My Response to Sierra Club & Clean Water Action Baltimore City Candidate Questionnaire


Good Government

1.     Do you commit to meeting with advocates before introducing, supporting or amending a bill on an issue that concerns them? What mechanisms will you use to provide transparency in your office?

Yes or No:
Explain:

Yes. Upon request, I will meet with advocates before introducing, supporting or amending a bill on an issue that concerns them. I will submit regular public reports and regularly respond to reasonable requests for information.

2.     In November 2018 75% of voters approved an amendment to the City Charter that authorizes establishment of a Fair Election Fund, to provide a public financing option for political campaigns for Baltimore City elected offices. The City Council has passed legislation to implement the charter amendment. Will you support enough budget funding to implement the public financing option?

Yes or No:
Explain:

Yes. I fully support public funding of political campaigns.  Without public finance reform, corporations and wealthy individuals will continue to wield undue influence over elected officials.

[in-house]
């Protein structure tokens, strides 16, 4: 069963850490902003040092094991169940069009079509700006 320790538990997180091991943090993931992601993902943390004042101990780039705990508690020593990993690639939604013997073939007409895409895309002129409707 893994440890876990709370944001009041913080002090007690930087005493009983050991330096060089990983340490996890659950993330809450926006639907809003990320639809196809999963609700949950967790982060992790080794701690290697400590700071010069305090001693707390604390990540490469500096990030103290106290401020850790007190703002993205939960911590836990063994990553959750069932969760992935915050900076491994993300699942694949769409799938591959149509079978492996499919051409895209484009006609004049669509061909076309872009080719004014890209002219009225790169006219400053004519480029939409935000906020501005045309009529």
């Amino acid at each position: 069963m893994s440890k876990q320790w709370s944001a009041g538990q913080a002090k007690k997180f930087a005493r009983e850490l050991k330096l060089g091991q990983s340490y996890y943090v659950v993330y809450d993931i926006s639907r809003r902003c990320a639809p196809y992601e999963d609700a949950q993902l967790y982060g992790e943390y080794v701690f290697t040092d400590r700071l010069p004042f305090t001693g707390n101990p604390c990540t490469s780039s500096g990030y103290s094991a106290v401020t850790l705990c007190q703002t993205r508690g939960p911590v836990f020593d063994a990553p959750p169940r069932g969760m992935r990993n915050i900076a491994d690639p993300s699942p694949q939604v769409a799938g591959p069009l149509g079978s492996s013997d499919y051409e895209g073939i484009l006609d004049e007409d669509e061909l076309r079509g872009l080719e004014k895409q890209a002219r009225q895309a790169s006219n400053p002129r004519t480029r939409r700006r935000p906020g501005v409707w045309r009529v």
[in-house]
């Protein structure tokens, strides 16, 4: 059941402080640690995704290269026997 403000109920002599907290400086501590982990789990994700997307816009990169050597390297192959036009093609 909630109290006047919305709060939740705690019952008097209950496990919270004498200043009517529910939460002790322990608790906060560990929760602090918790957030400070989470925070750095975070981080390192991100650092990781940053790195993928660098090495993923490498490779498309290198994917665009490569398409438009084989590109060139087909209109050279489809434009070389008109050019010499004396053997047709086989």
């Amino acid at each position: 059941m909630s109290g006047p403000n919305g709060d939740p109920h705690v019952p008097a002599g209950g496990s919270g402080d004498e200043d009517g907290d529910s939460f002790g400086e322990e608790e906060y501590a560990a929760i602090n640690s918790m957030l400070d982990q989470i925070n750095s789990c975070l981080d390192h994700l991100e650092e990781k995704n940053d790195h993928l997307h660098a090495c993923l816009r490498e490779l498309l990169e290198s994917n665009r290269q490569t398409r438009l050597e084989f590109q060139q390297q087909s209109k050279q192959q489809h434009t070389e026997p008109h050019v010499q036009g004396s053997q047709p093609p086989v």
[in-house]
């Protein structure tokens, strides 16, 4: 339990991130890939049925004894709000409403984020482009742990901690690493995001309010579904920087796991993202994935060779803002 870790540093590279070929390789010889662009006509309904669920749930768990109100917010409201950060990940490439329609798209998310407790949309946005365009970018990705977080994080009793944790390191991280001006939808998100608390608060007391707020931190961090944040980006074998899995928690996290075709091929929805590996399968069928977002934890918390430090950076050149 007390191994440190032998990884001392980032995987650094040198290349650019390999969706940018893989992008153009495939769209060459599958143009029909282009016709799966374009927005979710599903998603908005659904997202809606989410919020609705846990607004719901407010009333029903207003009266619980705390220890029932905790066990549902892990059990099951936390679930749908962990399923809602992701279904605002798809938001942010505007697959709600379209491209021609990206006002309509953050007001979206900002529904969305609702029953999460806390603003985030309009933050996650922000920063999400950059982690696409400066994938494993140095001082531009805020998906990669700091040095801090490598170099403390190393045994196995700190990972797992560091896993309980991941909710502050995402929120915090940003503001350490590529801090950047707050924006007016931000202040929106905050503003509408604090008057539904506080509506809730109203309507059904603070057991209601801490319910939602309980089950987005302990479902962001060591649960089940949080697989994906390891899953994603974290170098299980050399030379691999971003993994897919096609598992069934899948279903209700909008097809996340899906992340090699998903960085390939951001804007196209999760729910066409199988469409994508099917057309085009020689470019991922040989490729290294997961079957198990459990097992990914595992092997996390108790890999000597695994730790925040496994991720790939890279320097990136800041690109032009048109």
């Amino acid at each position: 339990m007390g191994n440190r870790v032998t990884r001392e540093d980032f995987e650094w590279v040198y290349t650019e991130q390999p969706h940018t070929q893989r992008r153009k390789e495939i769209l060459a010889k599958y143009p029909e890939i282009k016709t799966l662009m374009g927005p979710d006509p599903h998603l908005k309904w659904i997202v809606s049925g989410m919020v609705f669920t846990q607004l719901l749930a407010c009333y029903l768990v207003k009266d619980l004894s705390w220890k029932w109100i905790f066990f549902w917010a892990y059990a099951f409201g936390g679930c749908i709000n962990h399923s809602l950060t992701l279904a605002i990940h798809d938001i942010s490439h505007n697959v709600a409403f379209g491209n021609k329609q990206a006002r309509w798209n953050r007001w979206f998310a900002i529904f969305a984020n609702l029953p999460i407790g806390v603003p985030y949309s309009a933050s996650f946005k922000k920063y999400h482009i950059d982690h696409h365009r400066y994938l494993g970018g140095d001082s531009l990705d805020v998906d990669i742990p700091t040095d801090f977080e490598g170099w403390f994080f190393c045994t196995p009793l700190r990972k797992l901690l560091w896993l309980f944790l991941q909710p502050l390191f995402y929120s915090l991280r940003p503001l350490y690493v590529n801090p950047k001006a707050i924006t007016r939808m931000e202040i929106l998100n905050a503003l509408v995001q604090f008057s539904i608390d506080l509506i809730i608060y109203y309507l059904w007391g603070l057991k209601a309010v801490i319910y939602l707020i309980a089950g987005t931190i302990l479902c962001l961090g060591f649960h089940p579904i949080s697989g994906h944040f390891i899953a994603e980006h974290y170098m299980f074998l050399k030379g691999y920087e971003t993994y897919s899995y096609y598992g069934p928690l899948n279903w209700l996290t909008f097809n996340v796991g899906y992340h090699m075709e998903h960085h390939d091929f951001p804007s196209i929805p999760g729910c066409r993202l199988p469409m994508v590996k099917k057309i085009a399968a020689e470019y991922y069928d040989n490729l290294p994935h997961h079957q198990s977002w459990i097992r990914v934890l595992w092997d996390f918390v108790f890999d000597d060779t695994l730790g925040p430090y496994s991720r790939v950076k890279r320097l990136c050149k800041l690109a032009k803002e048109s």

Lead Exposure

3.     City residents continue to suffer from high rates of lead poisoning, which leads to serious reading disabilities and violent behavior among children. Will you support council action to protect our children and create a healthier, more affordable housing stock free of lead paint? Likewise, will you support council action to examine the safety of Baltimore’s drinking water supply and delivery system?

Yes or No:
Explain:

Yes. I would support council action to create a healthier, more affordable housing stock free of lead paint. I would support local, state and federal legislation requiring lead paint companies to pay for lead abatement and the development of new lead free, affordable housing in impacted communities. Yes. I fully support council action to examine the safety of Baltimore’s drinking water and delivery system. We must ensure that Baltimore does not experience the same problems as Flint and Newark.

Water Quality

4.     Sewage overflows and stormwater runoff pollute Baltimore Harbor and the Chesapeake Bay, and the City’s efforts to reduce them include stormwater fees, sewer repairs, and major upgrades to the Back River Wastewater Treatment Plant. Will you support additional funding, transparency, and acceleration of these efforts? Will you encourage DPW to prioritize repairs aimed at preventing backups into people’s homes, and provide better assistance to residents with this problem?

Yes or No:
Explain: